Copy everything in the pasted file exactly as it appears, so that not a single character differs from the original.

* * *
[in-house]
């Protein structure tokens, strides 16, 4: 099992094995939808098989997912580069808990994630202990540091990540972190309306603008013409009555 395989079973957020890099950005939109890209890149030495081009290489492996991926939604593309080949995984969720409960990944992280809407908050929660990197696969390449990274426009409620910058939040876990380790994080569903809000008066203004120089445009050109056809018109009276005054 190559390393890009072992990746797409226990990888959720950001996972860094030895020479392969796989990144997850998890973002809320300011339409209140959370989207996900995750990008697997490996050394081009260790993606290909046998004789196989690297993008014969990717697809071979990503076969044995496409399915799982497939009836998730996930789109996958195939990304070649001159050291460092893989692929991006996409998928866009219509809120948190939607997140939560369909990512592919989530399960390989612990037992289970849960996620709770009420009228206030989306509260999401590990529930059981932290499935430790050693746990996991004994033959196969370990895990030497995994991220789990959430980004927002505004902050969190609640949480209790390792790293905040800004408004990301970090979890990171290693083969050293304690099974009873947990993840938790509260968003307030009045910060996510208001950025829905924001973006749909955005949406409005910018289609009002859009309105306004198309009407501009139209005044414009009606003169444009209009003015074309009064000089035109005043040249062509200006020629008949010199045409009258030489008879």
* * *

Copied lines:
[in-house]
């Protein structure tokens, strides 16, 4: 099992094995939808098989997912580069808990994630202990540091990540972190309306603008013409009555 395989079973957020890099950005939109890209890149030495081009290489492996991926939604593309080949995984969720409960990944992280809407908050929660990197696969390449990274426009409620910058939040876990380790994080569903809000008066203004120089445009050109056809018109009276005054 190559390393890009072992990746797409226990990888959720950001996972860094030895020479392969796989990144997850998890973002809320300011339409209140959370989207996900995750990008697997490996050394081009260790993606290909046998004789196989690297993008014969990717697809071979990503076969044995496409399915799982497939009836998730996930789109996958195939990304070649001159050291460092893989692929991006996409998928866009219509809120948190939607997140939560369909990512592919989530399960390989612990037992289970849960996620709770009420009228206030989306509260999401590990529930059981932290499935430790050693746990996991004994033959196969370990895990030497995994991220789990959430980004927002505004902050969190609640949480209790390792790293905040800004408004990301970090979890990171290693083969050293304690099974009873947990993840938790509260968003307030009045910060996510208001950025829905924001973006749909955005949406409005910018289609009002859009309105306004198309009407501009139209005044414009009606003169444009209009003015074309009064000089035109005043040249062509200006020629008949010199045409009258030489008879």